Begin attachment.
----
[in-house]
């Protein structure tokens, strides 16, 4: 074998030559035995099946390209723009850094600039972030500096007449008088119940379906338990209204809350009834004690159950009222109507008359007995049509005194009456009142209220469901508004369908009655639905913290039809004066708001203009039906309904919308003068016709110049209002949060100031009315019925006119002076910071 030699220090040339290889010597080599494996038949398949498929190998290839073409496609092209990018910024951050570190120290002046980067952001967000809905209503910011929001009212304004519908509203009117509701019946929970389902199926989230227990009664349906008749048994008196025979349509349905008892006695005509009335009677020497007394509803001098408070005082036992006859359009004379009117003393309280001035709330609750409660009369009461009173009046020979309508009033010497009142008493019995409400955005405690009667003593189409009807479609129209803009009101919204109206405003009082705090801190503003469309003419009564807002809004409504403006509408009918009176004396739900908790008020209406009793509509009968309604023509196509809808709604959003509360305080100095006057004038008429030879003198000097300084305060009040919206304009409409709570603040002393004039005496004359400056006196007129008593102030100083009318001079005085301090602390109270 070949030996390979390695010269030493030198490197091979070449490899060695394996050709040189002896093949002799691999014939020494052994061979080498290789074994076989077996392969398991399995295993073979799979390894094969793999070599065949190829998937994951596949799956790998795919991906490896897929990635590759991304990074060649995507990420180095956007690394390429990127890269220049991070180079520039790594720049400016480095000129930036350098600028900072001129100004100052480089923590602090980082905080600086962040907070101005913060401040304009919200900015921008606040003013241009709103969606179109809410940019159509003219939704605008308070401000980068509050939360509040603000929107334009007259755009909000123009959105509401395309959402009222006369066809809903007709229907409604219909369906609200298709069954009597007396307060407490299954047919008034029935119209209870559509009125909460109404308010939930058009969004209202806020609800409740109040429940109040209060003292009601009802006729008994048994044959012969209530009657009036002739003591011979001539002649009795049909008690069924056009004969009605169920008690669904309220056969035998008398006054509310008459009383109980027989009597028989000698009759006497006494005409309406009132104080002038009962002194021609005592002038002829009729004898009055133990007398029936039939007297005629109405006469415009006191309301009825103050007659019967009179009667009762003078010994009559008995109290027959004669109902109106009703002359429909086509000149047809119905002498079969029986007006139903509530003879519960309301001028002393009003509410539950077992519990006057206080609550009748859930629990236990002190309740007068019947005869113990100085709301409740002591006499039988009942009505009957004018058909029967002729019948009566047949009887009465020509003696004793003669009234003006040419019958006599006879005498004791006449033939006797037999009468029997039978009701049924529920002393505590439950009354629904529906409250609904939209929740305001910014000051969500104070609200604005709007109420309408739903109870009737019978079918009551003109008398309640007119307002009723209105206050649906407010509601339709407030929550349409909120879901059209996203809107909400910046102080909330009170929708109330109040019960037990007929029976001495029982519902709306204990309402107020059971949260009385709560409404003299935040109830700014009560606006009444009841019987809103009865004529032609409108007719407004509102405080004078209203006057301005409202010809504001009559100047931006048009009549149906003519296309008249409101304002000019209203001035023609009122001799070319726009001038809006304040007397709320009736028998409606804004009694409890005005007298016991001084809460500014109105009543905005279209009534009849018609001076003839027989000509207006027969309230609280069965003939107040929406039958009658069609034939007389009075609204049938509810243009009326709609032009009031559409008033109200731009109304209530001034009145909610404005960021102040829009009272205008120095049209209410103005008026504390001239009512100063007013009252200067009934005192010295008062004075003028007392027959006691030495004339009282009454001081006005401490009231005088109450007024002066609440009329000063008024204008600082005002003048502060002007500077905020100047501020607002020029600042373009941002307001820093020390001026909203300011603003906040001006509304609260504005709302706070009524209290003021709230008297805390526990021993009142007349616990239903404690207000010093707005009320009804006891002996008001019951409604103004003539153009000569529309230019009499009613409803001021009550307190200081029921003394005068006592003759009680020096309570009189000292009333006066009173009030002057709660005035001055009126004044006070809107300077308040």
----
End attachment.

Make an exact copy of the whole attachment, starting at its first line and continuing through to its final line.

[in-house]
């Protein structure tokens, strides 16, 4: 074998030559035995099946390209723009850094600039972030500096007449008088119940379906338990209204809350009834004690159950009222109507008359007995049509005194009456009142209220469901508004369908009655639905913290039809004066708001203009039906309904919308003068016709110049209002949060100031009315019925006119002076910071 030699220090040339290889010597080599494996038949398949498929190998290839073409496609092209990018910024951050570190120290002046980067952001967000809905209503910011929001009212304004519908509203009117509701019946929970389902199926989230227990009664349906008749048994008196025979349509349905008892006695005509009335009677020497007394509803001098408070005082036992006859359009004379009117003393309280001035709330609750409660009369009461009173009046020979309508009033010497009142008493019995409400955005405690009667003593189409009807479609129209803009009101919204109206405003009082705090801190503003469309003419009564807002809004409504403006509408009918009176004396739900908790008020209406009793509509009968309604023509196509809808709604959003509360305080100095006057004038008429030879003198000097300084305060009040919206304009409409709570603040002393004039005496004359400056006196007129008593102030100083009318001079005085301090602390109270 070949030996390979390695010269030493030198490197091979070449490899060695394996050709040189002896093949002799691999014939020494052994061979080498290789074994076989077996392969398991399995295993073979799979390894094969793999070599065949190829998937994951596949799956790998795919991906490896897929990635590759991304990074060649995507990420180095956007690394390429990127890269220049991070180079520039790594720049400016480095000129930036350098600028900072001129100004100052480089923590602090980082905080600086962040907070101005913060401040304009919200900015921008606040003013241009709103969606179109809410940019159509003219939704605008308070401000980068509050939360509040603000929107334009007259755009909000123009959105509401395309959402009222006369066809809903007709229907409604219909369906609200298709069954009597007396307060407490299954047919008034029935119209209870559509009125909460109404308010939930058009969004209202806020609800409740109040429940109040209060003292009601009802006729008994048994044959012969209530009657009036002739003591011979001539002649009795049909008690069924056009004969009605169920008690669904309220056969035998008398006054509310008459009383109980027989009597028989000698009759006497006494005409309406009132104080002038009962002194021609005592002038002829009729004898009055133990007398029936039939007297005629109405006469415009006191309301009825103050007659019967009179009667009762003078010994009559008995109290027959004669109902109106009703002359429909086509000149047809119905002498079969029986007006139903509530003879519960309301001028002393009003509410539950077992519990006057206080609550009748859930629990236990002190309740007068019947005869113990100085709301409740002591006499039988009942009505009957004018058909029967002729019948009566047949009887009465020509003696004793003669009234003006040419019958006599006879005498004791006449033939006797037999009468029997039978009701049924529920002393505590439950009354629904529906409250609904939209929740305001910014000051969500104070609200604005709007109420309408739903109870009737019978079918009551003109008398309640007119307002009723209105206050649906407010509601339709407030929550349409909120879901059209996203809107909400910046102080909330009170929708109330109040019960037990007929029976001495029982519902709306204990309402107020059971949260009385709560409404003299935040109830700014009560606006009444009841019987809103009865004529032609409108007719407004509102405080004078209203006057301005409202010809504001009559100047931006048009009549149906003519296309008249409101304002000019209203001035023609009122001799070319726009001038809006304040007397709320009736028998409606804004009694409890005005007298016991001084809460500014109105009543905005279209009534009849018609001076003839027989000509207006027969309230609280069965003939107040929406039958009658069609034939007389009075609204049938509810243009009326709609032009009031559409008033109200731009109304209530001034009145909610404005960021102040829009009272205008120095049209209410103005008026504390001239009512100063007013009252200067009934005192010295008062004075003028007392027959006691030495004339009282009454001081006005401490009231005088109450007024002066609440009329000063008024204008600082005002003048502060002007500077905020100047501020607002020029600042373009941002307001820093020390001026909203300011603003906040001006509304609260504005709302706070009524209290003021709230008297805390526990021993009142007349616990239903404690207000010093707005009320009804006891002996008001019951409604103004003539153009000569529309230019009499009613409803001021009550307190200081029921003394005068006592003759009680020096309570009189000292009333006066009173009030002057709660005035001055009126004044006070809107300077308040």